What Is Etiquette in the 1990s? Peggy Post Continues the Legacy

Article excerpt

WHO NEEDS IT? Not you! You know which fork to use when. You never crook your pinkie when holding a cup. And you're always on time for appointments. Etiquette? Get serious!

That attitude is likely to give a high priestess of manners a hissy fit. Most people, it seems, haven't a clue what etiquette means. Etiquette, in the 1990s, is about niceties like not cutting off motorists when switching lanes, or not swatting anyone with your backpack on the subway.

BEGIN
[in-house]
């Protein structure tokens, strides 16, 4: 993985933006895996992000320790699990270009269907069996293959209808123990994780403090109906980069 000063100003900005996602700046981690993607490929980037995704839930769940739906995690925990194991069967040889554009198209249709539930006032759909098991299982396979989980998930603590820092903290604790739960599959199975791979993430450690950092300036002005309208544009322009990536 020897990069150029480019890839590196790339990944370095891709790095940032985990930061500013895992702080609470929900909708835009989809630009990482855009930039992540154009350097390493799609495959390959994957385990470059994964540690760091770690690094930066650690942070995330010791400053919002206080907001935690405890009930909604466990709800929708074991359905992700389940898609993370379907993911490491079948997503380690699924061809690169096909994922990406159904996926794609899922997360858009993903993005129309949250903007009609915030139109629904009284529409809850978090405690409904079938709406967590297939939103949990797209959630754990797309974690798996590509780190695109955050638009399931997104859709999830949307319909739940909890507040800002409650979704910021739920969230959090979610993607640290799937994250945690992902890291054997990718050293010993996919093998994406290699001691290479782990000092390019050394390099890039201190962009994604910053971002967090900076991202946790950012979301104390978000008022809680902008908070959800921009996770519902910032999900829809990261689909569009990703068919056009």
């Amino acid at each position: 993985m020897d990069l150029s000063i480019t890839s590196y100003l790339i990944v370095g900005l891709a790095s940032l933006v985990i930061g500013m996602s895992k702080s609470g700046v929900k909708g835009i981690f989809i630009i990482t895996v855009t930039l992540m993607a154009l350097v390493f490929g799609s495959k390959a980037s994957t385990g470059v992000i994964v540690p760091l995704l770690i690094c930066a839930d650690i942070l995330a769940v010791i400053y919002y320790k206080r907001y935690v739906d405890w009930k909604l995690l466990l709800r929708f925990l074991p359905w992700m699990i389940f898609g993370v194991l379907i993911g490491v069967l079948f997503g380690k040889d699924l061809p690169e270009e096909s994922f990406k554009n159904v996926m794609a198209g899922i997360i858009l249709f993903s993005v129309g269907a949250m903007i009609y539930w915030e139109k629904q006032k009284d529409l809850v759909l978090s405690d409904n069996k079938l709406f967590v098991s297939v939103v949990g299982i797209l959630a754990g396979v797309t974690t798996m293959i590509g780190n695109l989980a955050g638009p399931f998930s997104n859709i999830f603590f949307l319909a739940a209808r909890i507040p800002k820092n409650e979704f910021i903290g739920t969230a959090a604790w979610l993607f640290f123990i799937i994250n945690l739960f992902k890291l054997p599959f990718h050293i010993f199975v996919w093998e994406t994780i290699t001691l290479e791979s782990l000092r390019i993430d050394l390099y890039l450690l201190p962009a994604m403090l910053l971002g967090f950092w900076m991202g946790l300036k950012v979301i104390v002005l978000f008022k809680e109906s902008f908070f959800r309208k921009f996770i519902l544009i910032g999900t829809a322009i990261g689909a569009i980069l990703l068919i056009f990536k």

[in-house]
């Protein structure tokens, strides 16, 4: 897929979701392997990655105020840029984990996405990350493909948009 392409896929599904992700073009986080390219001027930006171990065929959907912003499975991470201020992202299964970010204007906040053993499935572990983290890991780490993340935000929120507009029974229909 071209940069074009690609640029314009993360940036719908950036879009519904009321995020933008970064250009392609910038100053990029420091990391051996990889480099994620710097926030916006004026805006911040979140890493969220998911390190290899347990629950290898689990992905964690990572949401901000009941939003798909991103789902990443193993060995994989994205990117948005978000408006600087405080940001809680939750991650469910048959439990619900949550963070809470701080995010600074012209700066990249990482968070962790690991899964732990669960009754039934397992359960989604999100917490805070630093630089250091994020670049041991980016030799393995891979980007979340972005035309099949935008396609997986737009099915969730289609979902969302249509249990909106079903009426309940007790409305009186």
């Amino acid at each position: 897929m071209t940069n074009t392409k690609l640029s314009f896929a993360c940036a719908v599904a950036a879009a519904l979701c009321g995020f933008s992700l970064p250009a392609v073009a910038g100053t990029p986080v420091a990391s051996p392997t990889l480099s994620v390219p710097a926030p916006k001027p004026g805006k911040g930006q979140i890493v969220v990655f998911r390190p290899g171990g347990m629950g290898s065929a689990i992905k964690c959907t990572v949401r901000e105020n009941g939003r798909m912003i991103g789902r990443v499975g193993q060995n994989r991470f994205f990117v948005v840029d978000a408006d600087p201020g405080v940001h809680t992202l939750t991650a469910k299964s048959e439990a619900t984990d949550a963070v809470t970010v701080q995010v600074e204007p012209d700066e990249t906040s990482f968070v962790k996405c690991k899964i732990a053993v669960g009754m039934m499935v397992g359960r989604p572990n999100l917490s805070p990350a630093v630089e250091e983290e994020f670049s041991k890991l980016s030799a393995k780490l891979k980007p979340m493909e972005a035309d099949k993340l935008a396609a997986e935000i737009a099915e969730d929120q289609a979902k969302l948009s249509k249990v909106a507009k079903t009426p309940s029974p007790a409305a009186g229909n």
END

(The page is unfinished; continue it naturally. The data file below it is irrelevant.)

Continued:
"Etiquette is a code of behavior based on consideration and thoughtfulness, and it's a fallacy that only certain people need it," said Peggy Post, a great-granddaughter-in-law of Emily Post, who for almost eight decades has stood for what's proper in social behavior. Peggy Post has inherited the legacy: She has just updated "Emily Post's Etiquette" for the 75th-anniversary edition, which will be published by HarperCollins this month. "The whole thing about etiquette is to make life easier," she said, "not to make it more formal or rigid. Everyone needs guidelines." What is also needed before tackling the new volume, the 16th edition, is a session or two of strength training. The new dos and don'ts of making life easier take up 845 tightly packed pages. Is it OK to cut lettuce in a salad? Yes. (The taboo started because knives used to become corroded from salad dressing.) As for e-mail, bear in mind that it's not necessarily private. Chat rooms? Remember that using capital letters means you're shouting. On the subject of personal questions: How do you answer someone who asks your age, assuming you don't want to reveal it? Post advised answering with humor and offered some alternatives: "Old enough to know better," "49 and holding." Her own age? "I'm starting this about the same age as Emily did," she said cagily. Emily Post was 51 in 1922 when her first etiquette guide, "Etiquette: The Blue Book of Social Usage," was published. A society matron with homes in New York City, Tuxedo Park, N.Y., and Bar Harbor, Maine, she held rigidly to decorum. In a slight updating of the book in 1936, she advised her readers that "the bachelor girl can on occasion go out alone with any unmarried man she knows well, if the theater she goes to, or the restaurant she dines at, be of conventional character." (This at a time when "bachelor girls" dated mere acquaintances, or so said a 1937 Saturday Evening Post article on Post.) Divorced couples were known to speak to one another, but Post took the position that when the divorced meet, they act like total strangers. By the following year, a completely revised edition faced up to the times. Post may have been a gentlewoman who favored the old school of manners, but she was also a businesswoman. When she died in 1960, she had completely revised the book nine times. It is still, according to a spokesman for the 435 Barnes & Noble stores nationwide, the best-selling book in its category. Reflecting the changes in society, Peggy Post's style is not quite as formal as Emily Post's, but neither is it as breezy or irreverent as many of the current crop of etiquette books. "This is a reference book," she said firmly. Margaret "Peggy" Post, who was born in Washington, was a manager at Chemical Bank in New York when she met Allen Post, an investment counse lor, in 1977. "I was taken aback when I found out who he was," she recalled of their first dinner date, when a reference to another Emily prompted a mention of his great-grandmother. "But he was such a natural, down-to-earth person I didn't think about it." They married in 1979 and live in Fairfield County, Conn. …


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